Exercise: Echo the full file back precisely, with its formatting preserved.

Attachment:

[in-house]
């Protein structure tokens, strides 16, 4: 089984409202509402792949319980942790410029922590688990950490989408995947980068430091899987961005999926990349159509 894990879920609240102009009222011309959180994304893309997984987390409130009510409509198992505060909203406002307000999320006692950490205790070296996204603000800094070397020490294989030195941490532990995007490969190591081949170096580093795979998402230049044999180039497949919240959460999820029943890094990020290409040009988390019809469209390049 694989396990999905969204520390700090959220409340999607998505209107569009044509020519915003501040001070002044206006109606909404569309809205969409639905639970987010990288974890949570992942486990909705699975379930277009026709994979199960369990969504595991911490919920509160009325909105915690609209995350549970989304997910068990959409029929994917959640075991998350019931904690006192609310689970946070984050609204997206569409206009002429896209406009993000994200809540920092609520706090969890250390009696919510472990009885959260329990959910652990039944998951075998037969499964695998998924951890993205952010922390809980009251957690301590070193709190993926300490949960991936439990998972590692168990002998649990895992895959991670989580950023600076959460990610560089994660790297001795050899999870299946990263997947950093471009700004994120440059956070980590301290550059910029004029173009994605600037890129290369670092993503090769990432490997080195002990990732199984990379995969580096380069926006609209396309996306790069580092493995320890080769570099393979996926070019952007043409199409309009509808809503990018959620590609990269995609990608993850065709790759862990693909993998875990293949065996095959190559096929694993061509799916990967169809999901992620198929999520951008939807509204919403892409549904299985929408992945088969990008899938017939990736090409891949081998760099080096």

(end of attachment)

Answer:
[in-house]
């Protein structure tokens, strides 16, 4: 089984409202509402792949319980942790410029922590688990950490989408995947980068430091899987961005999926990349159509 894990879920609240102009009222011309959180994304893309997984987390409130009510409509198992505060909203406002307000999320006692950490205790070296996204603000800094070397020490294989030195941490532990995007490969190591081949170096580093795979998402230049044999180039497949919240959460999820029943890094990020290409040009988390019809469209390049 694989396990999905969204520390700090959220409340999607998505209107569009044509020519915003501040001070002044206006109606909404569309809205969409639905639970987010990288974890949570992942486990909705699975379930277009026709994979199960369990969504595991911490919920509160009325909105915690609209995350549970989304997910068990959409029929994917959640075991998350019931904690006192609310689970946070984050609204997206569409206009002429896209406009993000994200809540920092609520706090969890250390009696919510472990009885959260329990959910652990039944998951075998037969499964695998998924951890993205952010922390809980009251957690301590070193709190993926300490949960991936439990998972590692168990002998649990895992895959991670989580950023600076959460990610560089994660790297001795050899999870299946990263997947950093471009700004994120440059956070980590301290550059910029004029173009994605600037890129290369670092993503090769990432490997080195002990990732199984990379995969580096380069926006609209396309996306790069580092493995320890080769570099393979996926070019952007043409199409309009509808809503990018959620590609990269995609990608993850065709790759862990693909993998875990293949065996095959190559096929694993061509799916990967169809999901992620198929999520951008939807509204919403892409549904299985929408992945088969990008899938017939990736090409891949081998760099080096």